The decision to pack up and leave the familiarity of life in the United States in exchange for the freedoms of life in the tropics isn’t an easy one. Nor is it one to be taken lightly.
Although some online quizzes may proclaim the ability to pinpoint your ideal destination in under a minute, you might be just as well served by haphazardly throwing a few darts at a map…blindfolded.
Now please don’t misunderstand. A light-hearted quiz might be a fun diversion during those last few long hours of a Friday afternoon at the office. And, if you’re like so many other Americans who desire a better life but have no idea where to start, it might be a first step in the right direction.
However, relocating overseas takes a lot of consideration and careful planning, not to mention some quality time spent in your potential new home to make sure it’s a good fit for you.
Below are some initial factors you might want to consider when deciding if…no, make that…specifically what part of the tropics is right for you.
This is the number one question on most people’s minds when they’re considering relocating, so let’s just start there. When choosing a home in Latin America, cost is an important factor to consider. You may want to weigh out how the cost of living in various locations stacks up to that of the U.S or whether you would be able to get by on Social Security alone. You may find that some of your desired areas are more affordable than you think.
While the cost of living varies greatly from one country to the next, monthly expenses can run as low as $1,500 in countries like Panama, Ecuador or Nicaragua.
Moving to the tropics doesn’t mean just leaving your home. It involves relocating to a place far from friends, family, and the conveniences to which you’ve grown accustomed. So, how hard will it be to get to where you want to go once you’ve found your tropical home?
Things you might want to consider when choosing your new address should include factors like how close the city is to a major airport. And then, how long is the flight back to the States when you do get ready to visit? You might also want to think about the proximity of hospitals, schools, or a business district where you can work, if you so desire.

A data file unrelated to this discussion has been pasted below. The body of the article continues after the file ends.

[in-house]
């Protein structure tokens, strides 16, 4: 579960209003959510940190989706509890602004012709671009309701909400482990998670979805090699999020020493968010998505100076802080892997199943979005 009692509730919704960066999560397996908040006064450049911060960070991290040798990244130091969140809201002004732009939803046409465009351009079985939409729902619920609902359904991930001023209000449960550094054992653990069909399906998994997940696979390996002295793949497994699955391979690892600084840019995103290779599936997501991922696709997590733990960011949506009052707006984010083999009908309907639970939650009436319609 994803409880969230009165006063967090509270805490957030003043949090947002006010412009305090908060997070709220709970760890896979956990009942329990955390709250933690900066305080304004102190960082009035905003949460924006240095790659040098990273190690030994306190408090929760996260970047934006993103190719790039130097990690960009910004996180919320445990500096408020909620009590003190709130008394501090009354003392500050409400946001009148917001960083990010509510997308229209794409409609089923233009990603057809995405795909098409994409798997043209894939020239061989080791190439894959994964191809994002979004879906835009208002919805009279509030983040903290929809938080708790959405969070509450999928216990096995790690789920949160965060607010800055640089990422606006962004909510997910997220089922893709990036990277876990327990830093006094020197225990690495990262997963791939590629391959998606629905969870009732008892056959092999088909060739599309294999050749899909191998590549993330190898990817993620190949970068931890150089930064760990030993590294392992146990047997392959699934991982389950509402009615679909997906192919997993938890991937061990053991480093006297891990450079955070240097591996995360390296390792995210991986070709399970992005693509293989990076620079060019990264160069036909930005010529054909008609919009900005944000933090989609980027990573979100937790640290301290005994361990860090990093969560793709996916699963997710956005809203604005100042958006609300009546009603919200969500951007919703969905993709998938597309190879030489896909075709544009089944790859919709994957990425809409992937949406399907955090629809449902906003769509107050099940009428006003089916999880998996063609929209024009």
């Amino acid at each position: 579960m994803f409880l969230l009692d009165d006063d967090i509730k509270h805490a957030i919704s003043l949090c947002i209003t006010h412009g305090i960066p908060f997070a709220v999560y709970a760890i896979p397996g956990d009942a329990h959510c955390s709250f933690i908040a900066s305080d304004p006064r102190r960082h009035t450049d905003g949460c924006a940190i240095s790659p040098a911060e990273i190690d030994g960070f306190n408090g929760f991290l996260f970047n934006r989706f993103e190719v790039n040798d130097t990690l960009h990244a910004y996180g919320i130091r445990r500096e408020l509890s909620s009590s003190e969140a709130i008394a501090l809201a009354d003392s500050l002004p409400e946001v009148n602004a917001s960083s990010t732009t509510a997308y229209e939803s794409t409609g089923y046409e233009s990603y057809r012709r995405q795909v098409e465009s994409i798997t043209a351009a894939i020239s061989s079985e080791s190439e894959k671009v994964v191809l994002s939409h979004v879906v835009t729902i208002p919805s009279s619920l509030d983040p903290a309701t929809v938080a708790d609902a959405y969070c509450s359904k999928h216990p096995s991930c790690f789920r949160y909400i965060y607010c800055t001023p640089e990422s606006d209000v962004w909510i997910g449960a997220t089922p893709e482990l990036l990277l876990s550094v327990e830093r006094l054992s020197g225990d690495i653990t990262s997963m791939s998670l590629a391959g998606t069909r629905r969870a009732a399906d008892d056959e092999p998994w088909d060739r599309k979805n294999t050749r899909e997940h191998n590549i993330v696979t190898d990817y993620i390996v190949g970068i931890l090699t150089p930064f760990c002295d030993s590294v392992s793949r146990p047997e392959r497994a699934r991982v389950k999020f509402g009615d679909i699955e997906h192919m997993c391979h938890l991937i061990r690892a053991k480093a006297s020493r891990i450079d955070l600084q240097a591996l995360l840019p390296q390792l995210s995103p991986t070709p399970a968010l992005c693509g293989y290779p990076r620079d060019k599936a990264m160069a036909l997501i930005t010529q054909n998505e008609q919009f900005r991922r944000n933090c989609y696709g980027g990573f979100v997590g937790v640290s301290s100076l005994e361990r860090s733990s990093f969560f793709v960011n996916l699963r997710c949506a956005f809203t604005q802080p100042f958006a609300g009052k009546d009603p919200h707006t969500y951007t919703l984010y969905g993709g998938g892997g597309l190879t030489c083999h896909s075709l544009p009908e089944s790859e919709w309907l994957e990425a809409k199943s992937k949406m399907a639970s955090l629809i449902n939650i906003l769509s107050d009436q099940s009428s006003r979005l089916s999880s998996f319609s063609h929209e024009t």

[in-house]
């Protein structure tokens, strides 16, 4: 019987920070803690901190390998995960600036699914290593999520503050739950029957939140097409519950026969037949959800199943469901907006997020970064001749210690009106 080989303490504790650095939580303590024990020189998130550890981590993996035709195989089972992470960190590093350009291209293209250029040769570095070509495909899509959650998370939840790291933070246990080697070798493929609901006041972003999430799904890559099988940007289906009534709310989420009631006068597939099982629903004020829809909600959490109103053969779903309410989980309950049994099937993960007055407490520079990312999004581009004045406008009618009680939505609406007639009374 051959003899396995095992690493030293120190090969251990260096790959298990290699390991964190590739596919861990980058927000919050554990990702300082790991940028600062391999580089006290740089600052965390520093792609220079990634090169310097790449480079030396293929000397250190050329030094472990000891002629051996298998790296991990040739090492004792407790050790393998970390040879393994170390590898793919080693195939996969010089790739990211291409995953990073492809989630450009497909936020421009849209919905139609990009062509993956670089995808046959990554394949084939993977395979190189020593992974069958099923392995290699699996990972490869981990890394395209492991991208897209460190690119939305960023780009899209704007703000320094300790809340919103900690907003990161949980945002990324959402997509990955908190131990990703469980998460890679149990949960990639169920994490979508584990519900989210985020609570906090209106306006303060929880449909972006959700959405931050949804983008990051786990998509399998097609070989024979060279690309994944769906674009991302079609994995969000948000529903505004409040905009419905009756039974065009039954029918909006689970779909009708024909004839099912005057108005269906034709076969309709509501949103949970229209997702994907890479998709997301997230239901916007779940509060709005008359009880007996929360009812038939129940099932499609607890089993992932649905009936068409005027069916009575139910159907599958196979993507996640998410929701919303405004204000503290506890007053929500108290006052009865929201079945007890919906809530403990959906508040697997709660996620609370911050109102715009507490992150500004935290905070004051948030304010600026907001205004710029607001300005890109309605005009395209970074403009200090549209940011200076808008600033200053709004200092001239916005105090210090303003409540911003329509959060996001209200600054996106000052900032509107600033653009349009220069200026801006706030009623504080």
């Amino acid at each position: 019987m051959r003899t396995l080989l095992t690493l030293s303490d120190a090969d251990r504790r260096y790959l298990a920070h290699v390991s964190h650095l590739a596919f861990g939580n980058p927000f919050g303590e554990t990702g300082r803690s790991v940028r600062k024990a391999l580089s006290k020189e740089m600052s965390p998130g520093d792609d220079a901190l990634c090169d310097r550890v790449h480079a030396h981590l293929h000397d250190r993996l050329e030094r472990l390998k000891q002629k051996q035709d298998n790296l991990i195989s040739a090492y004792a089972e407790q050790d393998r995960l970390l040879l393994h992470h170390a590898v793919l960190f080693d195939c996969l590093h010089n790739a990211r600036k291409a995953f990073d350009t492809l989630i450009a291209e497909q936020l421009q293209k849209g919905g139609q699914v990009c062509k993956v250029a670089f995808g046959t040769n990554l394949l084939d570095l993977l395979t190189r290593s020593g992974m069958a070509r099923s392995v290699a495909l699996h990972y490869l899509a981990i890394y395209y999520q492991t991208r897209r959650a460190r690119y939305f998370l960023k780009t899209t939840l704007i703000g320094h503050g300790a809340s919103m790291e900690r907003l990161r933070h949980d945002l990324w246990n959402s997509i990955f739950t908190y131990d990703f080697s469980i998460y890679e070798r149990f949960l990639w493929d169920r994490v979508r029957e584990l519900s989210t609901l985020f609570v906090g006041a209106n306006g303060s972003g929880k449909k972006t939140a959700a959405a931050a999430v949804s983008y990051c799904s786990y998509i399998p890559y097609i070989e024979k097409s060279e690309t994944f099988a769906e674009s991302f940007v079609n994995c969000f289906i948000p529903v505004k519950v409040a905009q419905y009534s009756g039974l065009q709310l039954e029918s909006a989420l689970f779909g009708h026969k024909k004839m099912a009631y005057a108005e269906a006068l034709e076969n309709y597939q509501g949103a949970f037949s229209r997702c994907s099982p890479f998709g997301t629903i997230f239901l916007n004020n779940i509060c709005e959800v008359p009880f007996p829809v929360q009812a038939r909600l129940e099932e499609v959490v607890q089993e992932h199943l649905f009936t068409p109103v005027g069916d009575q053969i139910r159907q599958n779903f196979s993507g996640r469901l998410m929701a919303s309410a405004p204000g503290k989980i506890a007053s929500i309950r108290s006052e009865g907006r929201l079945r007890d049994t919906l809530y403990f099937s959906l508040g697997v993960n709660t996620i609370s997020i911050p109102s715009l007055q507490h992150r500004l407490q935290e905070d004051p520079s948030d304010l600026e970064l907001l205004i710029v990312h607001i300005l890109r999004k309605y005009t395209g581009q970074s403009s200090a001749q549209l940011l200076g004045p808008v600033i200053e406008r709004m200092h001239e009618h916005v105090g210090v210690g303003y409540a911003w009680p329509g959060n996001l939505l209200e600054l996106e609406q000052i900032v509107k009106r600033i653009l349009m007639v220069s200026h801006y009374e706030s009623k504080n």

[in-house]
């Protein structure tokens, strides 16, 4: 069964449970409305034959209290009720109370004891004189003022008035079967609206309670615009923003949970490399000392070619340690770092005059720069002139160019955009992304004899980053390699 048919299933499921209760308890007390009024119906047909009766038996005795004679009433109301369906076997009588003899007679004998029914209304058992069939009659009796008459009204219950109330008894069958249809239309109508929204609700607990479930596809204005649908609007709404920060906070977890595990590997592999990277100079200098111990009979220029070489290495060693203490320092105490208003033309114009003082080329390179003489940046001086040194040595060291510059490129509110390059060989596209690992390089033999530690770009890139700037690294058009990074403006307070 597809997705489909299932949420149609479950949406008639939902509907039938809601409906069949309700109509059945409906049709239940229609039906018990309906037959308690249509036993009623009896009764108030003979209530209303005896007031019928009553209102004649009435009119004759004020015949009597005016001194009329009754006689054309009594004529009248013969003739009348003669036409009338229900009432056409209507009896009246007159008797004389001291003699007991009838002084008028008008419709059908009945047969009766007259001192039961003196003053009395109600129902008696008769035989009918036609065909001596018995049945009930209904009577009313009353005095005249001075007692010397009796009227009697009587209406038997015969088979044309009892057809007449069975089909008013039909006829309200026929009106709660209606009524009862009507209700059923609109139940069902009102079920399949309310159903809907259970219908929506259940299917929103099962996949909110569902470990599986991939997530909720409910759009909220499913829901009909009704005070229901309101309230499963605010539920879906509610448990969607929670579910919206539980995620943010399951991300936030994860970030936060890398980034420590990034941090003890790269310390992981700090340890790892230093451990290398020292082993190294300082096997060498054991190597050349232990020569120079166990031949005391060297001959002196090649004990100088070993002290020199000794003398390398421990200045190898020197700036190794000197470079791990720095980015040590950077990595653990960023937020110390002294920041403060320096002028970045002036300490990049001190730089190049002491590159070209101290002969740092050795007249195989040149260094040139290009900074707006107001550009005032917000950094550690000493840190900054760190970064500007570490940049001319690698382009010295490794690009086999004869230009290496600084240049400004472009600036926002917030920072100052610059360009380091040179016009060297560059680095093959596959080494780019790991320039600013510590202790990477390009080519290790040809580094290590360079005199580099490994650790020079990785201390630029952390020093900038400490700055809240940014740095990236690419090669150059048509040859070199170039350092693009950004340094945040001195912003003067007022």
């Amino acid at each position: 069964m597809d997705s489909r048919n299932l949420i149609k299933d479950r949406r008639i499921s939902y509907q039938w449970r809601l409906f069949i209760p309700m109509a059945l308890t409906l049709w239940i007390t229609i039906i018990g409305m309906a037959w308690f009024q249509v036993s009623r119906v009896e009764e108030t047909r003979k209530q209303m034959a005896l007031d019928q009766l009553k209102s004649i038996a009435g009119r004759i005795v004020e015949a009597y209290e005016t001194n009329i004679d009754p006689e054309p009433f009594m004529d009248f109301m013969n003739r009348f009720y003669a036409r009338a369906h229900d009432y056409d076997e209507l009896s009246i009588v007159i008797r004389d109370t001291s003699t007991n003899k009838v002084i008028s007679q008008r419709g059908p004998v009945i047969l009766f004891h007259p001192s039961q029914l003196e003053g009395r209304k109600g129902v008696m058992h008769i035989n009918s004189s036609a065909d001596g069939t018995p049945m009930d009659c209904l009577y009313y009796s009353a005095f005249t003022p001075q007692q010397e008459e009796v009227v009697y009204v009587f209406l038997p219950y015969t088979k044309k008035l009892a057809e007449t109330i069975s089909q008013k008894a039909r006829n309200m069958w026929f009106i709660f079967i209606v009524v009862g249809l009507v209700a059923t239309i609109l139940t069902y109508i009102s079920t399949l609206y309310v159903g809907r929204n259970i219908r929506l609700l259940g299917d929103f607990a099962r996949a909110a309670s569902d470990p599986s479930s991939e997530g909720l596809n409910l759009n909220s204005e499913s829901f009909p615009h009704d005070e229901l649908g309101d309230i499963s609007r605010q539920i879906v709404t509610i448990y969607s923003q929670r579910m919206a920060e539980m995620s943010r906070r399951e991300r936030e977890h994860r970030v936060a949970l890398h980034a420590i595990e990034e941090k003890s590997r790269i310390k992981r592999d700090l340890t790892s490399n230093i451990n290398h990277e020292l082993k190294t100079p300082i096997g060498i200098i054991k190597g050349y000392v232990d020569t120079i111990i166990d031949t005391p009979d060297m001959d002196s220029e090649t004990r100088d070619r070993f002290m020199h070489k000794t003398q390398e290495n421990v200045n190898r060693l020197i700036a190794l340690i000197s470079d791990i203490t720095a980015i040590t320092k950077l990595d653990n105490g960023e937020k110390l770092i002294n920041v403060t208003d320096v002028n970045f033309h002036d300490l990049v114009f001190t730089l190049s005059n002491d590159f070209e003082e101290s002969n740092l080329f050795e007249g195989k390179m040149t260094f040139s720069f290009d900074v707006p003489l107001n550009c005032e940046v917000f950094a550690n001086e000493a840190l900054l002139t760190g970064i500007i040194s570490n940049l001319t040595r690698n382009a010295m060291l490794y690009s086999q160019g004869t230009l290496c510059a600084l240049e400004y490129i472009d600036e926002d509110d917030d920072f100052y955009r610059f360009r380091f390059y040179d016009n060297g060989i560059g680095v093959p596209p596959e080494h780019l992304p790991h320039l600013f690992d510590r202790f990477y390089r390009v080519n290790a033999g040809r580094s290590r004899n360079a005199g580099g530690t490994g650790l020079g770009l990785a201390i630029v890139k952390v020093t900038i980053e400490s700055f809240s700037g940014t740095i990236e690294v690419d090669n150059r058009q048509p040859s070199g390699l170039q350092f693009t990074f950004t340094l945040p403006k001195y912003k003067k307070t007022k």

Healthcare is another factor to consider when making the ultimate decision of where to relocate. Like many other variables the quality and cost of healthcare can vary greatly from one area to the next.
But overall it’s quite good and seems to be improving. Many doctors have even spent time training in the U.S. and speak English well. Visit the Joint Commission International website for more information on accredited hospitals near your desired location.
There’s also the question of health insurance. While Medicare won’t be an option, there are other U.S. insurance policies whose coverage will extend overseas. In addition, most countries have their own national healthcare systems which are available to expats. Check in to all of the options available to you before you make any decisions.
Whether you’re looking for a beach retreat in a tropical climate or a mountain haven with four distinct seasons, a multitude of options awaits you. The same is true for those seeking rural relaxation or a bustling city center. This is where the importance of spending time in your desired area really comes into play. A lot of people like to vacation on the beach. Not everyone wants to live on one.
And, while owning your own island sounds magical, it probably isn’t right for someone who enjoys having access to a local convenience store that’s open all night. Think about what type of atmosphere it is that really makes you tick, and build your future around that.
So, maybe you’ve seen photos showcasing the hiking and surfing opportunities throughout Latin America, and maybe you’re worried because those activities don’t interest you. The attractions, events, cuisine, and culture throughout Latin America are as varied as the cities that house them.
There’s no need to force yourself to fit into a mold that doesn’t suit you. Do your homework, and research the types of activities available in the area you’re targeting. Find the place with the lifestyle that speaks to you. Whatever your interests or hobbies, you’re sure to find a place that will accommodate them. Who knows? You might even pick up a few more hobbies along the way.
One final question you might need to ask yourself before diving headfirst into another culture is the question of how easy it will be to acclimate to your new surroundings once you arrive. What are the people like? Is there already an established expat community? Are the locals welcoming to outsiders? Will I need to learn a new language? How readily available are the foods to which I’m accustomed?
No matter how many other aspects match your criteria, there is no substitute for being just plain old comfortable in your day-to-day life. As mentioned before, spend some time in your prospective new community. Get to know the locals, the climate, and the culture.
You’ll know it’s the right place when it already feels like home.
Businessmen in El Salvador are increasingly unhappy about the absence of policies to attract foreign investment. Foreign direct investment has declined in recent years, making
Off-season small hotel occupancy rates hovered around 60%, reports the Nicaraguan Institute. The areas in high demand include Leon, Granada, Chinandega, and the Atlantic Coast.
Panama is a smart choice for expats who want it all—in a country that really wants them. Located in the interior of Panama, Boquete is